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job interview

Job interviews can be the most nerve-wrecking things in the world, and let's admit it, we've all had a few bad ones.

You sit in a cold sweat, mumbling and completely failing to come up with the most basic reason why you'd be good at the job you're interviewing for. 

Where was the cool, calm and composed you of yesterday?!

Well, we can't help you with the interviews that have already gone up in flames (sorry), but we can help you with your future ventures. 

A new study published by Harvard Business School suggests that there's a shortcut to being the best version of yourself; receiving compliments before an interview could actually make you perform better. 

The recently published paper described the process as 'best-self activation' (that's when someone prompts you to remember yourself at your best) and looked into how it influences emotions, physiology and employment relationships. 

The research says: “We developed theory about how best-self activation can lead to both immediate and long-term outcomes."

"In two lab experiments and a field experiment in a global consulting firm, we tested the hypotheses by offering people reflections on times they were at their best."

“Results confirmed that best-self activation inspired improvements in people’s emotions, resilience to stress and burnout, creative problem solving, performance under pressure, and relationships with their employer.”

By offering the participants positive reflection from friends and family just before their interview, the team found that the ego boost from being reminded of past success was more useful than any other method. 

So, next time you want to bag your dream job, get your BFF to write a little note about all the good you do – you'll be thankful for it when you nail the interview.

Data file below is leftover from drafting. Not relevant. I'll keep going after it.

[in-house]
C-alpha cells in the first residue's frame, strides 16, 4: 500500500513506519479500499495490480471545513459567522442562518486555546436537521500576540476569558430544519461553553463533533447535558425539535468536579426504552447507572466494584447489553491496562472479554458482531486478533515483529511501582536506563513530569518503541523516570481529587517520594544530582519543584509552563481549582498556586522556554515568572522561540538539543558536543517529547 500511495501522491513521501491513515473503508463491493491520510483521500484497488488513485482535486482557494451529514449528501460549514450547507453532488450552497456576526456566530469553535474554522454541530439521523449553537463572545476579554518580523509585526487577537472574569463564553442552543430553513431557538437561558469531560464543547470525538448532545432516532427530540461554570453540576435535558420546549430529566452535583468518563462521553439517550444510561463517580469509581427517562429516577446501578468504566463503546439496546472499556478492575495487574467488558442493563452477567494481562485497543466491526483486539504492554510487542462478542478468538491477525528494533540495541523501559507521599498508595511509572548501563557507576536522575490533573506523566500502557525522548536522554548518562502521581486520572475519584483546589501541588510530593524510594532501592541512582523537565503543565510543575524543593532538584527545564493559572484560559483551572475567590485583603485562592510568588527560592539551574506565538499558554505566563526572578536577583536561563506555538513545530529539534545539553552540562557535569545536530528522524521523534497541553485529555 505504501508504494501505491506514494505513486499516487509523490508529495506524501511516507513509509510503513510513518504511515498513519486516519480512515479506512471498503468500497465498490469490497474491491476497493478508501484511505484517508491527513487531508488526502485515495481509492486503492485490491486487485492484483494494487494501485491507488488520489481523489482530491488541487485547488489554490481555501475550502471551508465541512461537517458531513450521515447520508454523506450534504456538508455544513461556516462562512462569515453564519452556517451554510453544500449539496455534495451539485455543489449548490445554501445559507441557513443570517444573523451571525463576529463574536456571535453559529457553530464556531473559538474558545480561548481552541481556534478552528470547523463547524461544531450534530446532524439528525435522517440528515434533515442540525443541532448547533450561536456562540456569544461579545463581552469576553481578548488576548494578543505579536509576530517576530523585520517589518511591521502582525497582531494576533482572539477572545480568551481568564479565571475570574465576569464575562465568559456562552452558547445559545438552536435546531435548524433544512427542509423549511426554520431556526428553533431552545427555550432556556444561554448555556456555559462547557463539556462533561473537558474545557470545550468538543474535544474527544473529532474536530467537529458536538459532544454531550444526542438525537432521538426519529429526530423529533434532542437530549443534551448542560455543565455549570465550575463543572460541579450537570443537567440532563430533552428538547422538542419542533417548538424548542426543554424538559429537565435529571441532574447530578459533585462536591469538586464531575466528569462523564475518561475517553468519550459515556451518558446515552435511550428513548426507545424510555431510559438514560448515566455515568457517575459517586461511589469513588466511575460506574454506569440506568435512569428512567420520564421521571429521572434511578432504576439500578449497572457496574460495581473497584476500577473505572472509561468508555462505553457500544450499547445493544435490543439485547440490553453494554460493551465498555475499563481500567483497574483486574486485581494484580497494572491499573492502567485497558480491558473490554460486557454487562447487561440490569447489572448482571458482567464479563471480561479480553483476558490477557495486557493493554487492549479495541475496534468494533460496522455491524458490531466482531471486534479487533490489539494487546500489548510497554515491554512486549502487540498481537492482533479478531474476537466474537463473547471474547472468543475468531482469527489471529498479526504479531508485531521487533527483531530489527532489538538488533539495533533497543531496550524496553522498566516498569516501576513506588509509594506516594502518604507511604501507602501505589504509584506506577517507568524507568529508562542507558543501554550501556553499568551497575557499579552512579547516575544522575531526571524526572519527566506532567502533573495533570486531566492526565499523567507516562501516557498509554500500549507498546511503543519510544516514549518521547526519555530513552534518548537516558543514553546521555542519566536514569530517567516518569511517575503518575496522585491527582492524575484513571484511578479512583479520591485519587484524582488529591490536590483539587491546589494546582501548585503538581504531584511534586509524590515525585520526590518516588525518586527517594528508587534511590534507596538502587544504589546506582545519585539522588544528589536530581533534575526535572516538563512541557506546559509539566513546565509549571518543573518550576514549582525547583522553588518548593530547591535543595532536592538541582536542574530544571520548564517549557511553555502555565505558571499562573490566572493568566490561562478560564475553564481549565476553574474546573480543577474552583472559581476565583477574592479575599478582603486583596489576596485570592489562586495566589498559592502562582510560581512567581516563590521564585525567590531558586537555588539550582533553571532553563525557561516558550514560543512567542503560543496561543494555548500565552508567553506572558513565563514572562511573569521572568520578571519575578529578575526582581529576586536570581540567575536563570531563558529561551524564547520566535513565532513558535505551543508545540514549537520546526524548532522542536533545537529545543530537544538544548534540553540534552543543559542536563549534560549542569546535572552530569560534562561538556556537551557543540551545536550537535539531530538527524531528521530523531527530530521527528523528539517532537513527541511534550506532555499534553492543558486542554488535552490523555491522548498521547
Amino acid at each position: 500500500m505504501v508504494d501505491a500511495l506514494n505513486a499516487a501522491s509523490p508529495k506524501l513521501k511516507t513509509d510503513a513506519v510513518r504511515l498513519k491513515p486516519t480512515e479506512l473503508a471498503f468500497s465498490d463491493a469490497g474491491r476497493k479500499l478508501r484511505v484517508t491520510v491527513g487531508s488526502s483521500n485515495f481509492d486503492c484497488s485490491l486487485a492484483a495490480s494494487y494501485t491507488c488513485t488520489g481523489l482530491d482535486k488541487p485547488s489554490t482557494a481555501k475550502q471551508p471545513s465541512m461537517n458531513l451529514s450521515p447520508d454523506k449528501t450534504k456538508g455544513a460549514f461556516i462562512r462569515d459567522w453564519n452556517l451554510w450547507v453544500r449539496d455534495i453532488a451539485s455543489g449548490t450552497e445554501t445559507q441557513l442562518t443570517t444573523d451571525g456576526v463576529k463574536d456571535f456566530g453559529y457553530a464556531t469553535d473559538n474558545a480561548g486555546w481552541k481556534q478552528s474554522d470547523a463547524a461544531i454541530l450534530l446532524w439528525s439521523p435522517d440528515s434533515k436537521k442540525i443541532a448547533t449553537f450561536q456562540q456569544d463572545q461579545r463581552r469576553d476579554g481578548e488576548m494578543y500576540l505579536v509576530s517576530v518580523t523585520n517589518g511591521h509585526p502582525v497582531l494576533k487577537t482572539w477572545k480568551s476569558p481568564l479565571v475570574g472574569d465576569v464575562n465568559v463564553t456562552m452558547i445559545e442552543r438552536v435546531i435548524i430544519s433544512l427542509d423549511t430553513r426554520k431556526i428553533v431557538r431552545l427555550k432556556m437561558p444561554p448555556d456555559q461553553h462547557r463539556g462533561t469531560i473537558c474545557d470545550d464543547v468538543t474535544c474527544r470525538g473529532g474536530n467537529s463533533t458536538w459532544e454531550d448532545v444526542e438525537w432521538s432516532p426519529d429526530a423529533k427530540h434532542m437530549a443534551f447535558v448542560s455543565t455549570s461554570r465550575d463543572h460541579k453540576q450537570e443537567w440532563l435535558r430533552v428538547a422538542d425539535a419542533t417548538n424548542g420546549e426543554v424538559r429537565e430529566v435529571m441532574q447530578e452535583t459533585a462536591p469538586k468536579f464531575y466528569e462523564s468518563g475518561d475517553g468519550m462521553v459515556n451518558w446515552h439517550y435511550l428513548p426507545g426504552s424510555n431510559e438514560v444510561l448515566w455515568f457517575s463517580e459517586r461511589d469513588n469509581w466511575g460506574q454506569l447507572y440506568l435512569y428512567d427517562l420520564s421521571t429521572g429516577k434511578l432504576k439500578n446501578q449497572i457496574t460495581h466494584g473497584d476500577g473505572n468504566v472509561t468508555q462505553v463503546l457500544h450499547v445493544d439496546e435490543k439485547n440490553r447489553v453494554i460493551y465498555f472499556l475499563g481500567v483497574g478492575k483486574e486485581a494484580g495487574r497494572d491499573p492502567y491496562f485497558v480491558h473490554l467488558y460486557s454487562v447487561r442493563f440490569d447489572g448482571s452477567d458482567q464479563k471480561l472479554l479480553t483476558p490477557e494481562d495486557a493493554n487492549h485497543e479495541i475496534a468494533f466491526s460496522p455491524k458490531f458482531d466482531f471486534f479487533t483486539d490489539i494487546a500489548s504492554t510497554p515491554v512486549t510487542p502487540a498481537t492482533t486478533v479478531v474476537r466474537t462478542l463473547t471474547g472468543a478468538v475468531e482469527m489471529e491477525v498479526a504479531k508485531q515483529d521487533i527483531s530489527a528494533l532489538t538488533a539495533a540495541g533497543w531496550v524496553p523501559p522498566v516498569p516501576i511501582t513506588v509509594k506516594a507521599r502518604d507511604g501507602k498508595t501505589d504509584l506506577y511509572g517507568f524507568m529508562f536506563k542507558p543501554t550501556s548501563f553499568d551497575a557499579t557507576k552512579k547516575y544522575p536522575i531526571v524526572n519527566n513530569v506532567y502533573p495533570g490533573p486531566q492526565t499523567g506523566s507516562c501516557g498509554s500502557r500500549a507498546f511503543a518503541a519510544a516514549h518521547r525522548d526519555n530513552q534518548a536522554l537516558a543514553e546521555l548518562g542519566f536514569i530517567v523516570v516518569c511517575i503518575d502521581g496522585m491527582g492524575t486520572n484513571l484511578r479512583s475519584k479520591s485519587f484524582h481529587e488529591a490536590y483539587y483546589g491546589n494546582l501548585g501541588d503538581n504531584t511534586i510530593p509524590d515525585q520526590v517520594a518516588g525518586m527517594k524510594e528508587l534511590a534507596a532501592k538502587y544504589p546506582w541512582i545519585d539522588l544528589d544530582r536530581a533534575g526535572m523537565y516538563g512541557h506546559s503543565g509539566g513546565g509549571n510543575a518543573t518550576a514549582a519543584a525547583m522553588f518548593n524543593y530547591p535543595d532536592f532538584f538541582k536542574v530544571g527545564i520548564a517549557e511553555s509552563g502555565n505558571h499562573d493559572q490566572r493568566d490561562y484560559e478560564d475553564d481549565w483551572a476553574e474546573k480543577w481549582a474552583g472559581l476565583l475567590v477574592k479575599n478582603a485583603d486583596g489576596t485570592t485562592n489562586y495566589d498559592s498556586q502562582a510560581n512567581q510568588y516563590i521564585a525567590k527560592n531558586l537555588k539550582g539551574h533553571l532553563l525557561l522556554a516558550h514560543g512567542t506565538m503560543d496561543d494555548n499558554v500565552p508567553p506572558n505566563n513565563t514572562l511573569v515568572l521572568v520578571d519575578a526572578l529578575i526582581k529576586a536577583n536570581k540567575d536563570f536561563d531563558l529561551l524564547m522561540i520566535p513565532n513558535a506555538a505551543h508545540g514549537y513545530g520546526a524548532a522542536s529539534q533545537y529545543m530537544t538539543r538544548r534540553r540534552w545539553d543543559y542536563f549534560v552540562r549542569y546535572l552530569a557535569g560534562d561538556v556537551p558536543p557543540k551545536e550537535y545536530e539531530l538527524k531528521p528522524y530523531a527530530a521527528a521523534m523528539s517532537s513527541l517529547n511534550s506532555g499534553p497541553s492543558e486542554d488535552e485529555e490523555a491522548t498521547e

Have that all important job interview coming up? Here are some great tips to ensure that it goes well:

  • Even though nerves can often get the best of us, make sure you stay on topic and answer the questions asked.
  • Maintain eye contact – it may feel a little strange, but it shows that you are focused as well as confident.
  • Don’t let your nerves take complete hold of you. Instead of thinking of the interview as a whole or zooming in on the interviewer’s reactions to your answers, just focus on each question asked and the time will fly.
  • Interviewers will often ask if you have any questions towards the end of your interview. Even though many of us prefer to say no, so we can get out of the interview as soon as possible, it is a good opportunity to show that you’ve researched the company and the role.
  • Most importantly, make sure that you are dressed appropriately for an interview. An interview only allows you a limited amount of time to make a great impression and the right outfit can show how serious you are about this position.